Clearly superstitious is of Anglo-Norman origin, used in English since well before Chaucer's time to refer to 'unorthodox religious beliefs'.(OED)

But the classical Latin is often written hyphenated as super-stitiosus. However I have not been able to find the word stitiosus in any Latin dictionary to which I have access.

Is there a Latin scholar out there who can help?

  • 3
    Is this question about Latin, or English? A witness in Old Latin was superstes, one who stands by (or over). Stitiosus is an adjective formed from the participle of stare "to stand", and means standing. Lectures and Essays, Nettleship, 1885. – Andrew Leach Oct 5 '15 at 9:33
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    Lol is this is a question inspired by my little-stitious question? – Michael Rader Oct 5 '15 at 11:51
  • @chaslyfromUK OED says classical Latin superstitiōsus in a state or religious exaltation, ecstatic, full of unreasoning religious awe or credulity, in post-classical Latin also overscrupulous – WS2 Oct 5 '15 at 11:56
  • @AndrewLeach It is a question about English - the etymology of superstitious. But I am a little puzzled as to how the holding of an unorthodox religious belief might be linked to super-standing or the like. Any ideas? – WS2 Oct 5 '15 at 12:13
  • Not sure how you read that from the link I gave. But it sounds like an example of the Etymological Fallacy. Sometimes the meaning of a borrowed word changes independently of its source. – Andrew Leach Oct 5 '15 at 12:17
up vote 4 down vote accepted

The Latin origin seems to be unclear:

Superstitious:

  • late 14c., "involving faith in supernatural powers or magic; characteristic of pagan religion or false religion," from Anglo-French supersticius, Old French supersticios, or directly from Latin superstitiosus "prophetic; full of dread of the supernatural,"* from superstitio "prophecy, soothsaying, excessive fear of the gods". See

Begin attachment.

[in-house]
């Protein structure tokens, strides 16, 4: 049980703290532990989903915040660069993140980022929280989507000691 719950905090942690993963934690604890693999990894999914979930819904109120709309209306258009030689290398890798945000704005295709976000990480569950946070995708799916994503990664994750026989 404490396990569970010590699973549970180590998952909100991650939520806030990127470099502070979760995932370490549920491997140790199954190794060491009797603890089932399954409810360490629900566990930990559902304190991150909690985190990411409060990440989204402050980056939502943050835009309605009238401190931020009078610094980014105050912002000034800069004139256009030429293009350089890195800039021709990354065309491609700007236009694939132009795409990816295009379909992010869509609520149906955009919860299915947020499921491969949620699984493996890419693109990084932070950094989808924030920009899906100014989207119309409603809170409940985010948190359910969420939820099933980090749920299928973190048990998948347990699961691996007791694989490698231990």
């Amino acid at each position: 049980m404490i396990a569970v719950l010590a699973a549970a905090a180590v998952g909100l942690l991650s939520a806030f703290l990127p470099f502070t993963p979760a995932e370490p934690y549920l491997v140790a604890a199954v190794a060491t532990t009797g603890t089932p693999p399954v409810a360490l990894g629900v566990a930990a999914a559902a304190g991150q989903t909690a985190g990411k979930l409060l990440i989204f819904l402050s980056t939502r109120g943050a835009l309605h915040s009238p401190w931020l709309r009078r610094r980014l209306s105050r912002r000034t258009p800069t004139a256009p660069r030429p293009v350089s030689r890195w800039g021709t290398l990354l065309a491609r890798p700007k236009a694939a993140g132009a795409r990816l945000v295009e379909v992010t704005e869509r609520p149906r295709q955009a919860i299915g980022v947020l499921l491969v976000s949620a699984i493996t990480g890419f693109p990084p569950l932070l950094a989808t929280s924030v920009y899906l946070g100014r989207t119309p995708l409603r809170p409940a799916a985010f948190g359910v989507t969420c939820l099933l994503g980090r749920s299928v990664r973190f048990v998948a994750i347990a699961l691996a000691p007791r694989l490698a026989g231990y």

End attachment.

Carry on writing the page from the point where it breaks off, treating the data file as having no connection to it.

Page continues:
Superstition:

  • from super "above" (see super-) + stare "to stand," from PIE root *sta- "to stand" (see stet). There are many theories to explain the Latin sense development, but none has yet been generally accepted. Originally in English especially of religion; sense of "unreasonable notion" is from 1794.

(Etymonline)

As for the hyphen use:

  • While the formation of the Latin word is clear, from the verb super-stare, "to stand over, stand upon; survive", its original intended sense is less clear. It can be interpreted as "‘standing over a thing in amazement or awe",but other possibilities have been suggested, e.g. the sense of excess, i.e. over scrupulousness or over-ceremoniousness in the performing of religious rites, or else the survival of old, irrational religious habits.

(Wikipedia)

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    Excellent posting, Josh. You have directly addressed my question, even though there are clearly no obvious answers. Because I had seen it hyphenated in Latin, I had not actually looked up superstitio - but had just focussed on the ending -stitiosus. – WS2 Oct 5 '15 at 19:07

I have never had any doubt, thanks to a sound classical education, that SUPERSTITION - a word found in many modern languages - derives from an amalgam of SUPER (preposition usually governing the accusative case meaning ABOVE) and STARE (an irregular but perfectly normal 1st conjugation verb, in the present tense, meaning TO STAND or TO BE (in a non- intrinsic sense q.v. STARE in Italian or ESTAR in Spanish as opposed to ESSE/ESSERE/SER). Thus the modern semantic concept is of a thing which claims to possess or is treated as possessing, qualities "additional to what it most clearly or visibly possesses" and so can be dismissed by the illuminati as ILLOGICAL.

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    Can you provide some sources for this version of the etymology of "superstition"? – Rand al'Thor Mar 27 '16 at 16:29
  • I regret that I am insufficient of a Latin scholar to evaluate what you have written, so I will refer to @Josh61 to see what his views are on this, with reference to his own answer. – WS2 Mar 27 '16 at 18:43

protected by tchrist Feb 13 '17 at 0:38

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